After killing James, he sees this goes over well so arrests Peter during the Feast of Unleavened Bread which immediately followed the Passover. More Jews than normal would be in Jerusalem so he thought he could be more bang for his buck.


Apparently Herod had learned of Peter?s earlier escape in chapter 5 and so he put four soldiers in rotating groups to guard him. He wasn?t going to escape this time!




There is a direct relationship between the church?s prayers and Peter?s release. It says that ?earnest? prayers were sent up to God. Some translations say ?constant? or ?without ceasing? or ?fervent? prayers. All are good translations of the word. It means ?to stretch out.? Sometimes in prayer we need to stretch beyond ourselves to really be earnest, not casual, in our prayers.


Does this mean God only hears us if we speak loudly and flail our hands around and use the King James English? No, certainly not. I think earnest prayers are the cry of our hearts more than the sound of our voices.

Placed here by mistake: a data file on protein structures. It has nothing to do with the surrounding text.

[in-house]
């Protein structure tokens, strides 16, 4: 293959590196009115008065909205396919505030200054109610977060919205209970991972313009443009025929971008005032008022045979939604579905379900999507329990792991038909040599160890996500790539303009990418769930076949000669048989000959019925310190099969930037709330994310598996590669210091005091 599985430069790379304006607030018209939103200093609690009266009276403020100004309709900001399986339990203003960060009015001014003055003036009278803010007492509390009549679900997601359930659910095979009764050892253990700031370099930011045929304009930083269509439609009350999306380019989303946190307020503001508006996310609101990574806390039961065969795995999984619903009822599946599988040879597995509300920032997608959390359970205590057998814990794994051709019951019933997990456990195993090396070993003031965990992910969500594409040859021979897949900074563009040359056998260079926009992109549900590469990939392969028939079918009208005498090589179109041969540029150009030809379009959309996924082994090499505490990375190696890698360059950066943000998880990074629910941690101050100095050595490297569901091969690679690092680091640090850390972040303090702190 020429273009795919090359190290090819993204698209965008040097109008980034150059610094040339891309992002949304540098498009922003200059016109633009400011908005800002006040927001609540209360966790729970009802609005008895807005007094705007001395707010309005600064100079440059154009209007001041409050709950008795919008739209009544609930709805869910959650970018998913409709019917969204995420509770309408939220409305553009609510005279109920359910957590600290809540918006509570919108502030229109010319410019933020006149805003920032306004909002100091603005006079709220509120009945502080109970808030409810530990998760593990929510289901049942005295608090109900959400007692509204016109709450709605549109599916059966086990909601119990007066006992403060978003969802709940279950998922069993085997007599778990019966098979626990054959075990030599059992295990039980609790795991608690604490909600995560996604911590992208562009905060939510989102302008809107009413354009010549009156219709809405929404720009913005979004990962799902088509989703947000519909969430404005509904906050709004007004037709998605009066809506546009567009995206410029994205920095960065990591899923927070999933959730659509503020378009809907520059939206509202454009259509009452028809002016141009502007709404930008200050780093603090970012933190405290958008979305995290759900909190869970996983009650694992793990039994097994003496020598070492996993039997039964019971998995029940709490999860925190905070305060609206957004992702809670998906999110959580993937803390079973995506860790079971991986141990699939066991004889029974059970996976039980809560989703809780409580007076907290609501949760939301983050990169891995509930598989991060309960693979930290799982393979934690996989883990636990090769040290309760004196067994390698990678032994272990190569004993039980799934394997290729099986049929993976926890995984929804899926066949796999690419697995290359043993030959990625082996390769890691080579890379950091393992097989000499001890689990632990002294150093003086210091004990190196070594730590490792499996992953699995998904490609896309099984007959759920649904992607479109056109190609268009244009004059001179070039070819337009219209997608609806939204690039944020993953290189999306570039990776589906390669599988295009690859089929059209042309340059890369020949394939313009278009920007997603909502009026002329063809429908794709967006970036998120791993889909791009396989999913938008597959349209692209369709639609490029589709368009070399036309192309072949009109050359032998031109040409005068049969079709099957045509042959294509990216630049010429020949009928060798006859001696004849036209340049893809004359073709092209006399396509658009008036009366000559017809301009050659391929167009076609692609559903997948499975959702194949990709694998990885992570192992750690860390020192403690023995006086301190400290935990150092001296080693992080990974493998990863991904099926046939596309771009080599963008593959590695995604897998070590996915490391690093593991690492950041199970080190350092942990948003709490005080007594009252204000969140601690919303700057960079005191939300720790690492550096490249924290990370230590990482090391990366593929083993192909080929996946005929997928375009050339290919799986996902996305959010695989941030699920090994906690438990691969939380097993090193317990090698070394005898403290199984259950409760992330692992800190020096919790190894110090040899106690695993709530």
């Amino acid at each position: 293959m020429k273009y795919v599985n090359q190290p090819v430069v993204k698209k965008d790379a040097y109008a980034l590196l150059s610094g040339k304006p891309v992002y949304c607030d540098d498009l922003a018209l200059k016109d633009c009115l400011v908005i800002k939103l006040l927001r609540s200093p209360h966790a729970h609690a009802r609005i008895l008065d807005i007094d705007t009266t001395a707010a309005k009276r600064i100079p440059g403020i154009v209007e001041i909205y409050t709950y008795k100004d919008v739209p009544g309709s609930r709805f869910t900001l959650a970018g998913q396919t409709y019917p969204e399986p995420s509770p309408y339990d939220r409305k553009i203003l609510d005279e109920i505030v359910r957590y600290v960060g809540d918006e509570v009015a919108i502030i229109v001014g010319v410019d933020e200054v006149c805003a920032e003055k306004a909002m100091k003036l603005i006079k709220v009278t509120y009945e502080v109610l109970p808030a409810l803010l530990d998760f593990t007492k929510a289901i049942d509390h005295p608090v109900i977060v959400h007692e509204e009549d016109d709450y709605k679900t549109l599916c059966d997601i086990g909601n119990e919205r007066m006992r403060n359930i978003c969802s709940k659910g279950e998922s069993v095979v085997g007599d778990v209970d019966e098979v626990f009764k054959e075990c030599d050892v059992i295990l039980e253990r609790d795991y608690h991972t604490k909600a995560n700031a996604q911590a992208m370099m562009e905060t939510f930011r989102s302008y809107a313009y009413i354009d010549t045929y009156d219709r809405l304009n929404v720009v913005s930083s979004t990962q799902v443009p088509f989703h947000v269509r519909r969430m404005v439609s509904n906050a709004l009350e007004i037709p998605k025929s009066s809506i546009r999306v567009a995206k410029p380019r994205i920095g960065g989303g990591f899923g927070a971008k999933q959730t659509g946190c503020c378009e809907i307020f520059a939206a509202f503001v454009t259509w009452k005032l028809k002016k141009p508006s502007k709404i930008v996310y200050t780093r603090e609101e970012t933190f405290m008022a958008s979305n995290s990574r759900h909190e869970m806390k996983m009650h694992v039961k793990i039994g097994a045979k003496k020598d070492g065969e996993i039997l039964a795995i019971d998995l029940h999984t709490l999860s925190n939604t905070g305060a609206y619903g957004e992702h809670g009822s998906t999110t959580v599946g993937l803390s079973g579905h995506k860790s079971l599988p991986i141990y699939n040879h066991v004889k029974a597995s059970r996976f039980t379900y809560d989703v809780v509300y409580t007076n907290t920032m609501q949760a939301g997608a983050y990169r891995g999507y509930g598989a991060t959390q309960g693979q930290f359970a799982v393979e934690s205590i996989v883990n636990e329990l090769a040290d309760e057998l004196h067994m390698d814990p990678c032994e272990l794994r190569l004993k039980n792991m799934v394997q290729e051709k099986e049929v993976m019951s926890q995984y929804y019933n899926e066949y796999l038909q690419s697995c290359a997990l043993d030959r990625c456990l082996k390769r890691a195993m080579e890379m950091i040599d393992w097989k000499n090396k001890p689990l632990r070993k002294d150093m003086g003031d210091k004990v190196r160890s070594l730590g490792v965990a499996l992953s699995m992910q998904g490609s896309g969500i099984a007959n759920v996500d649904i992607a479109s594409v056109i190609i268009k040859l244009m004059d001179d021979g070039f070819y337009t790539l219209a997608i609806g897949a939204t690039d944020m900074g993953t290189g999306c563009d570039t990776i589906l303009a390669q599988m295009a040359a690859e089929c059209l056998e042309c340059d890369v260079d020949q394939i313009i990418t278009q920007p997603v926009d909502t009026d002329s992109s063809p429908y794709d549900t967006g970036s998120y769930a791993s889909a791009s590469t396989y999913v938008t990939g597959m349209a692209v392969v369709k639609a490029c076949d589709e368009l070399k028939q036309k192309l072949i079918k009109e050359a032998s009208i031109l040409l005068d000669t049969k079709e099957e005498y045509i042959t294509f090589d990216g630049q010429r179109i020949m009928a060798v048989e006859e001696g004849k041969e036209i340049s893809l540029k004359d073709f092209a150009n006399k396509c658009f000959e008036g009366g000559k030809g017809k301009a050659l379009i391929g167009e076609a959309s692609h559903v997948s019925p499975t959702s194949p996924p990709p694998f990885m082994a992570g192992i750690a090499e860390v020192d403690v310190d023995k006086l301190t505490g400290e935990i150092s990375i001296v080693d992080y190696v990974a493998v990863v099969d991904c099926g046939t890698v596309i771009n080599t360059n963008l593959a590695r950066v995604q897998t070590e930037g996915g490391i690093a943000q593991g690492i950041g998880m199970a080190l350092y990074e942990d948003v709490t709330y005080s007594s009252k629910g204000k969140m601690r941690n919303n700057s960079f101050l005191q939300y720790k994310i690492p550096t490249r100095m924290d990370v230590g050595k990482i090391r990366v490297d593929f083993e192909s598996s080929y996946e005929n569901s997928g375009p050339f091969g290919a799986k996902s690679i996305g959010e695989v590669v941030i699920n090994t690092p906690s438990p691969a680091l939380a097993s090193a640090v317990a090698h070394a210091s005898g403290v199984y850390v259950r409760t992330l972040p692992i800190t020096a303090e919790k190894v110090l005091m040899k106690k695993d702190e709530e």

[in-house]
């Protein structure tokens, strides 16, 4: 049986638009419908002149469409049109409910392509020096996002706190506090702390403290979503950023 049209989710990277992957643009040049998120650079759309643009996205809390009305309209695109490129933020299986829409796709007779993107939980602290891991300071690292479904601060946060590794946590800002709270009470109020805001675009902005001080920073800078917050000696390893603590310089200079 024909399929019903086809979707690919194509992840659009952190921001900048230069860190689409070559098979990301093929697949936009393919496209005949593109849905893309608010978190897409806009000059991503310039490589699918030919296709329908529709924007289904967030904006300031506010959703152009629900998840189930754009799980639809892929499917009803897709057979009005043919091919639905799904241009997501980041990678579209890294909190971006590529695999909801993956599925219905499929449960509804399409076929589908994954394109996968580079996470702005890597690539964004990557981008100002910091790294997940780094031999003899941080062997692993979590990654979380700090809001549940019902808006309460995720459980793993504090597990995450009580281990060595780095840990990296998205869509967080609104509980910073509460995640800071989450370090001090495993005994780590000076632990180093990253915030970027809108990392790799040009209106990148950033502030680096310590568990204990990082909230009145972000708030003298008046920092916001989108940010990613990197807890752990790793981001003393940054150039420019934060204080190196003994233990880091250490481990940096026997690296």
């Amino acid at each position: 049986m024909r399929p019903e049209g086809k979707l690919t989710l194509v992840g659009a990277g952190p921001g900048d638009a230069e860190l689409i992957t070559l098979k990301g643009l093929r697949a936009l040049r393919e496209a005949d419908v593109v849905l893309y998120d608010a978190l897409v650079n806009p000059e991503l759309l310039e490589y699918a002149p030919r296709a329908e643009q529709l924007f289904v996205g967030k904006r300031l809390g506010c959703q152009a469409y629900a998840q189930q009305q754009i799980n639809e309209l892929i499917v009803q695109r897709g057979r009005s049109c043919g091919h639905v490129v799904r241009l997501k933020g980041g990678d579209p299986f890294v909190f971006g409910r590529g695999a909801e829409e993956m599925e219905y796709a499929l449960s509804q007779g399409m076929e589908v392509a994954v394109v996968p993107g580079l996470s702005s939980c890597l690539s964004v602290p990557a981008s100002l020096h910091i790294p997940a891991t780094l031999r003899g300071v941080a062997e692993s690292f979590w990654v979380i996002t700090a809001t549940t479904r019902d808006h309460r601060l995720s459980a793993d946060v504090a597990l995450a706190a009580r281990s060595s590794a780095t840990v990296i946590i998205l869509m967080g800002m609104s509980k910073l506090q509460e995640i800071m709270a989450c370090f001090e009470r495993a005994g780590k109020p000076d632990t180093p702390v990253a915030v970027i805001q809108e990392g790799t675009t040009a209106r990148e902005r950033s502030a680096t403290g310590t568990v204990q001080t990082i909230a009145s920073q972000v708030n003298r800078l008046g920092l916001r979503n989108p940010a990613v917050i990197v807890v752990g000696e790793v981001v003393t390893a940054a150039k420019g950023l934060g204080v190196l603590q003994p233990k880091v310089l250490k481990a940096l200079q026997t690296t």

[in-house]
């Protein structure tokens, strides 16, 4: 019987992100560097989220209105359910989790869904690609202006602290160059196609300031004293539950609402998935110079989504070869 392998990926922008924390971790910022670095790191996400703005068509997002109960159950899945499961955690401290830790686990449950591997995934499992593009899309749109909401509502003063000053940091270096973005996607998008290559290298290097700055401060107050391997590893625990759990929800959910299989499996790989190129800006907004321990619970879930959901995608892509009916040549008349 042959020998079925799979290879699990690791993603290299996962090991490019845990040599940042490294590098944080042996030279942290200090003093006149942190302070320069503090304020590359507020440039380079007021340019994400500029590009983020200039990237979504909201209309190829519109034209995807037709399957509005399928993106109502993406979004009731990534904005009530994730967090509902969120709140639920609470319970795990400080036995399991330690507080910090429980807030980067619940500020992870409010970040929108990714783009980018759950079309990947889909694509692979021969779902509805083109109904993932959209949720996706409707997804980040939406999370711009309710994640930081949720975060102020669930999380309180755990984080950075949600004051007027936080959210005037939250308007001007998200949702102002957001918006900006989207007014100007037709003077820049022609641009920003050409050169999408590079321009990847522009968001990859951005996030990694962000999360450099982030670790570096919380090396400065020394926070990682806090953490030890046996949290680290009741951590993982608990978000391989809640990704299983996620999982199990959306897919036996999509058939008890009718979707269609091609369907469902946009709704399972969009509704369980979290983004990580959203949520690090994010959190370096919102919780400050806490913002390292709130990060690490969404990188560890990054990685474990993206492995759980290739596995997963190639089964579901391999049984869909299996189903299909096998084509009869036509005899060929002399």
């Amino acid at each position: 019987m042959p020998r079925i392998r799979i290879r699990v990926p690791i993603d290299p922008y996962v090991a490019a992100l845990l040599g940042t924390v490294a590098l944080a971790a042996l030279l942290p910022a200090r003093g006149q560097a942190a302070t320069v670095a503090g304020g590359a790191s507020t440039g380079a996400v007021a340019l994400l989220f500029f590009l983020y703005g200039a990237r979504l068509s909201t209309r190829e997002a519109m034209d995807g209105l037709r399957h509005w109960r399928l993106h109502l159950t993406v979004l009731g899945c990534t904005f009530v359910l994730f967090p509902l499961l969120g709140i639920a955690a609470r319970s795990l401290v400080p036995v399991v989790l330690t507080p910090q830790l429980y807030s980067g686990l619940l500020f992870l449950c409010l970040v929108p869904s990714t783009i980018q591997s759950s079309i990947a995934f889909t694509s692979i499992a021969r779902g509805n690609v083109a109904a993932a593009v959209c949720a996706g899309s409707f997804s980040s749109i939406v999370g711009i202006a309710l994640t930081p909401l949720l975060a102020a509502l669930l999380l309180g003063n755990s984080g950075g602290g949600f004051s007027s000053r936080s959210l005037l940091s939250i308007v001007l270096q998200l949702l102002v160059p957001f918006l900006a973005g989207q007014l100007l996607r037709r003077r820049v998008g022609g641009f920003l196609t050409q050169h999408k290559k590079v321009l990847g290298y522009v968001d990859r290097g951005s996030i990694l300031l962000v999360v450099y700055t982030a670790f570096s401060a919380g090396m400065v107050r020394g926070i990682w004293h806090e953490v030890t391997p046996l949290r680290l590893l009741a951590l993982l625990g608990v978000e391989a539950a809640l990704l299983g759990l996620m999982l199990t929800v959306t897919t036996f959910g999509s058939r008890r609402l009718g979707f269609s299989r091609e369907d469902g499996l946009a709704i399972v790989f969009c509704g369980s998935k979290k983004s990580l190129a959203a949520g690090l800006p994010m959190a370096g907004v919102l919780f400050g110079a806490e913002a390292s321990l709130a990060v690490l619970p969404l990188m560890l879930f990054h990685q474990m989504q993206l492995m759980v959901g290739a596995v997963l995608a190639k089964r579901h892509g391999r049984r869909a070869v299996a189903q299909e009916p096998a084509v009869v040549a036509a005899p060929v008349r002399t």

But we cannot escape this correlation. Why is it this way? God could have simply rescued Peter like he did in chapter 5 with no prayer. But God wants his people to participate in his kingdom, so now he is growing his people by making their petitions a part of the process of bringing about his will. And that?s the key. Prayer is successful when it brings the saint?s prayer in line with God?s will?not the other way around.


6 ? 7


Peter is so peaceful that the angel must hit him??Peter, Peter?wake up!?. I love that. Peter is at peace in the midst of the storm. At this point he thinks it is a dream.


8 ? 11


God never does what the world expects. Here no prison can hold Peter. Later, no opportunity for freedom can keep Paul out of jail. It is whatever furthers the gospel and the will of the Lord.